Oh and everything has a shelf life too , reading, fingering,tone. aye it's a nightmare but most of us are playing for enjoyment ??? Grrrr tee hee
 

nigeld

I don't need another mouthpiece; but . . .
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There has been criticism in this thread of the idea of playing from note names (G G A F# G A) as a method of teaching beginners.

I don't know anything about BlowoutSax, even though it is based near where I live, but as far as I can tell from a quick internet search, their method of teaching is that the beginning student learns songs by ear memory. This is the way I learned music as a 6-year-old singer. Gradually I learned to read the notes, and over the years I have become dependent on having a score in front of me. Learning by memory is a valid way to teach beginners with no musical training, in my opinion.

Learning by memory wouldn't suit me as a note-reading adult, and it certainly wouldn't help me to play bari in the big band, but someone with no musical training who has just picked up the sax as their first instrument isn't likely to be playing bari sax in a big band in year 1. Presumably (hopefully) the teacher introduces note reading as the student progresses.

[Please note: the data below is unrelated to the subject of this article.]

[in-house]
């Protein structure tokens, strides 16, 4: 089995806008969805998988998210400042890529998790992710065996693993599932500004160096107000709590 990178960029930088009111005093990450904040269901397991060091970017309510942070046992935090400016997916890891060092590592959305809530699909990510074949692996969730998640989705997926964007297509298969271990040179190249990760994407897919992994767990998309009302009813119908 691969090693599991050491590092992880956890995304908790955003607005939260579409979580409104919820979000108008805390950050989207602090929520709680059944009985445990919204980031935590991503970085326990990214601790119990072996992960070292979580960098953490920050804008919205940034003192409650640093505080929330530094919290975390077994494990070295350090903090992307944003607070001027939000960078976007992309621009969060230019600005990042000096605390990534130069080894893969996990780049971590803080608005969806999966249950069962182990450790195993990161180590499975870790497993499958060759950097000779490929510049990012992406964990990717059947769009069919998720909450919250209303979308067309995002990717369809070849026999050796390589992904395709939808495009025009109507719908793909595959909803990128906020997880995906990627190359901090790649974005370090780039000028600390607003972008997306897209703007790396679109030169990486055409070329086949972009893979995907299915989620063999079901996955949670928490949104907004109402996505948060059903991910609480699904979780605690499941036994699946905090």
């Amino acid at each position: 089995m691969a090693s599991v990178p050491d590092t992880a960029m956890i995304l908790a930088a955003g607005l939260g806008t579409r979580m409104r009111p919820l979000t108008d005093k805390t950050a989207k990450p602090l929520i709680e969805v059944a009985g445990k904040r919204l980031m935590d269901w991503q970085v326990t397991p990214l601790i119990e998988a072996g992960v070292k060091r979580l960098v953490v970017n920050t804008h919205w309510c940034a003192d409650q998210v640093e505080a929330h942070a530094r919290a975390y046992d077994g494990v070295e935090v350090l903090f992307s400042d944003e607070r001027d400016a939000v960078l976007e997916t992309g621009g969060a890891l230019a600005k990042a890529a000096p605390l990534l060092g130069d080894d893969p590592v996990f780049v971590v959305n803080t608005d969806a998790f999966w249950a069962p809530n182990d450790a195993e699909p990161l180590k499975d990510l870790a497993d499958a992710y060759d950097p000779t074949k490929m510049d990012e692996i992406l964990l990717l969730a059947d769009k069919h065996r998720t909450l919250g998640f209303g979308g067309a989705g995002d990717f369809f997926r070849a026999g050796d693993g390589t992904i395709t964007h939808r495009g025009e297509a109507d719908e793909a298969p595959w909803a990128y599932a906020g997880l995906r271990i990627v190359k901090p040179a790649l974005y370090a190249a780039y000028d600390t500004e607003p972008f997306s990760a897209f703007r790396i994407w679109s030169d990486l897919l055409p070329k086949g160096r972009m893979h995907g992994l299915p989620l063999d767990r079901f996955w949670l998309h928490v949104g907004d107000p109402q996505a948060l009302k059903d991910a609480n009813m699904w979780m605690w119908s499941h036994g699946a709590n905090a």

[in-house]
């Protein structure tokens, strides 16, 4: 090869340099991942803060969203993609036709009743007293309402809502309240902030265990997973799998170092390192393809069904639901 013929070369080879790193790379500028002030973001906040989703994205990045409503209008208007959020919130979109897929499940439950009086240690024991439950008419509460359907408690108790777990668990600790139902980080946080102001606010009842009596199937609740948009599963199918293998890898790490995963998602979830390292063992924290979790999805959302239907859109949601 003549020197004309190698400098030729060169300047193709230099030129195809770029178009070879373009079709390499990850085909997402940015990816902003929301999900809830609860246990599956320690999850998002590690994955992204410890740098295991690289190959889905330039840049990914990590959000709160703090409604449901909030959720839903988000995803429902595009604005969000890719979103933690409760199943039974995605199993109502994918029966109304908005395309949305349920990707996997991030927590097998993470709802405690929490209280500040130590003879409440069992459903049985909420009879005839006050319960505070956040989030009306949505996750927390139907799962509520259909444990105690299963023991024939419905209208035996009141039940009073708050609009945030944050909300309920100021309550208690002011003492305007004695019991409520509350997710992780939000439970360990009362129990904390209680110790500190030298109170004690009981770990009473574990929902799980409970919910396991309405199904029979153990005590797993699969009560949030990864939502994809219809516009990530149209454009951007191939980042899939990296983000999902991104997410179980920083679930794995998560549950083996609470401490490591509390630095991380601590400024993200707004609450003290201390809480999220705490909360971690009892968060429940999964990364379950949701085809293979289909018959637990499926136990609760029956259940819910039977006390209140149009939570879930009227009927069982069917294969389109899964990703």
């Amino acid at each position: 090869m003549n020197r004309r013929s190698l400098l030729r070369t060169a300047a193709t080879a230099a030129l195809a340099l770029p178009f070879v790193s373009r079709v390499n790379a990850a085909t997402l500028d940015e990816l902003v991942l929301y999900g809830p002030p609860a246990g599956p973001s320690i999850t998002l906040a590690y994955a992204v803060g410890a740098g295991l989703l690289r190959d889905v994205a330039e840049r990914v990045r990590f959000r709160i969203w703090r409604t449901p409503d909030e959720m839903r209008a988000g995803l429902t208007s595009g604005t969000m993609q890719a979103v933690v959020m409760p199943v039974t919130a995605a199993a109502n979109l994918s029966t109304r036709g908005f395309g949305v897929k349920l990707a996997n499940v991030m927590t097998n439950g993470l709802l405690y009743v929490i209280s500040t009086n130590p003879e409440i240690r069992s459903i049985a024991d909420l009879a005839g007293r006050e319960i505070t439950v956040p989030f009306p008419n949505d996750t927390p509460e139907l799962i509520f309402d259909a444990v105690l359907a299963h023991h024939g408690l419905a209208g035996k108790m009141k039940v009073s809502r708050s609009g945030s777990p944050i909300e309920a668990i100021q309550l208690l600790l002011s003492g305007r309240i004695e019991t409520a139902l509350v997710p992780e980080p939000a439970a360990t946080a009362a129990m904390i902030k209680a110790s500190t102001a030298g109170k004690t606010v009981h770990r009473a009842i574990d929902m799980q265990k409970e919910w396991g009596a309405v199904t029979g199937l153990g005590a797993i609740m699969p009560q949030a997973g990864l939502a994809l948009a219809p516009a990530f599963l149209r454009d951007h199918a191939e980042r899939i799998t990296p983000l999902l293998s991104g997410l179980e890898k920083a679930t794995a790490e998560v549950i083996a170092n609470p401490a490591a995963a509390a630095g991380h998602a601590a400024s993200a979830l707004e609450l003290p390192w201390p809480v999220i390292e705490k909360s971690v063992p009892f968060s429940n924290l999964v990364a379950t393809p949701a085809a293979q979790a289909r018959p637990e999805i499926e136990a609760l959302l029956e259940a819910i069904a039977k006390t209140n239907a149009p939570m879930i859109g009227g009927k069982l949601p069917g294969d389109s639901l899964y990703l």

In this context, the assumption is that the student cannot read music, but that they know how the tune sounds before they start trying to play it. Writing out the names of the notes is just a way to help the beginner work out and remember the fingerings on their own without the teacher present. It also introduces them to thinking in terms of the note names. There is no intention that the student will play from the written note names once they have learned the fingerings - they are supposed to learn the tune by heart. It isn't necessary to write out the lengths of the notes because the student already knows the tune.

Edit: I meant learning by memory, rather than learning by ear.
 
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Nikki

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Hi JBT